Theatre / Turnabout Musical
aka: Phoenix Wright Musical Project

"So, will this Phoenix take flight off the ground?
I'll soar with glory, my story will be renowned!
Now, let's get this trial underway!
My courtroom premier!
I will persevere!
I'm here on this clear
August day!"
Phoenix Wright, "August Day"

Back in 2007, there was an idea posted on the Court Records forum. Said idea then exploded into a revolution, which quickly gained its own website, which can be found here.

Turnabout Musical is a fan-made musical based on Phoenix Wright: Ace Attorney. It follows the story of the first game, and the writers have tried to adapt it as faithfully as possible. The complete soundtrack (with the exception of the final song, "Dawn of a New Trial") is available on the project's website.

On December 18, 2016, the group Nostalgification performed a truncated version of the musicalnote  and posted it to their YouTube channel. You can see the final multicam edit with full credits here.

Matthew Taranto (TriforceBun) is the voice of Phoenix Wright, major songwriter and composer for the project and has since become the creator and head writer of Brawl in the Family as well as creating and releasing a musical video game, Tadpole Treble. Lucia Lobosvilla (Pleading Eyes), the project co-head and voice of Maya Fey, wrote for Avatar: The Last Puppetbender and has since gone on to create an original audio drama.

The project was a massive undertaking and involved many dedicated and talented fans and friends to create the original show for the web format. With a total of no less than nineteen songwriters, many of whom wore multiple hats in the other creative departments on the project. Some of them contributed to as few as one or two songs, but others help to define the show's sound, such as TriforceBun.

It has inspired the Ghost Trick Musical, which is officially the sister project of this, the Apollo Justice Musical, an unrelated production based on the fourth game in the series, and the Rise From The Ashes Musical, a further unrelated production based on the fifth case of the first game, Phoenix Wright: Ace Attorney.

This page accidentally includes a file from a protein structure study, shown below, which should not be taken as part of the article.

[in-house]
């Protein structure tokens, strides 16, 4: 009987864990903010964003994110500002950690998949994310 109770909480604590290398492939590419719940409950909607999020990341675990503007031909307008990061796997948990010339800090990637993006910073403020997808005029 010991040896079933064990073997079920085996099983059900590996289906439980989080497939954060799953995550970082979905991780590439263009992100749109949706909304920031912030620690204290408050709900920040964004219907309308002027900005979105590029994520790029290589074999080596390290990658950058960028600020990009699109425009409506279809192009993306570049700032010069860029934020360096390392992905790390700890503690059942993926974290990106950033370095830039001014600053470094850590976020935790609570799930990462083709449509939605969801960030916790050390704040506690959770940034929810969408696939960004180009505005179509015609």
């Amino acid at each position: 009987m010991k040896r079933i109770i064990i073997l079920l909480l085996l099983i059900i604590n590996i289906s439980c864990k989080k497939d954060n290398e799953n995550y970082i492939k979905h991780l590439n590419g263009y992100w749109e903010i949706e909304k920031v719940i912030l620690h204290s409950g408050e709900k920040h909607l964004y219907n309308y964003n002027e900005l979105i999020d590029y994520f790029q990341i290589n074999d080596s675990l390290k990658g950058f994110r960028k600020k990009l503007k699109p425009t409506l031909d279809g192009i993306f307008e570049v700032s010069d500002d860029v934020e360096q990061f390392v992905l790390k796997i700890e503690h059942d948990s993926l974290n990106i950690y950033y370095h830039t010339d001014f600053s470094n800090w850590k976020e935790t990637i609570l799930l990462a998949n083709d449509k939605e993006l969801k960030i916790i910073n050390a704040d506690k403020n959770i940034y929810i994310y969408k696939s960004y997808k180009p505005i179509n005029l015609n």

This colossal waste of time provides examples of:

  • Accent Adaptation: Several characters are given an accent to reflect their personality. April May is given a Joisey accent, where Redd White dons the stereotypical, upper-crust snob accent peppered all over American media.
  • Adaptation Distillation: Averted, the musical is approximately as long as the game.
    • Played straight with case 3, which is condensed from three days to two.
  • Age Lift: In the live version, Penny Nichols is aged down for a cameo as Cody Hackins' classmate in August Day.
  • All Musicals Are Adaptations: It's a musical of the first Ace Attorney game.
  • Artistic License Geography: Done intentionally with Redd White - he claims that the statue in his office is a Paris original from Canada, and that he loves "the mountain with the Presidents' heads" and the "big tower that leans to the side" there.
  • Bilingual Bonus: The Steel Samurai Song mentions a Princess Yume-Hime whose dreams can predict the future. "Yume" means dream" and "hime" means princess, so her name becomes "Princess Dream Princess."
  • The Cameo: Penny Nichols, who otherwise doesn't appear in the third case (in-universe she's taking time off for school) is in August Day.
  • Canon Foreigner: Belinda Dubois, Grossberg's secretary, is musical-exclusive, as is Princess Yume-Hime.
  • Counterpoint Duet: Done several times:
    • "Make It Right" between Phoenix and Maya.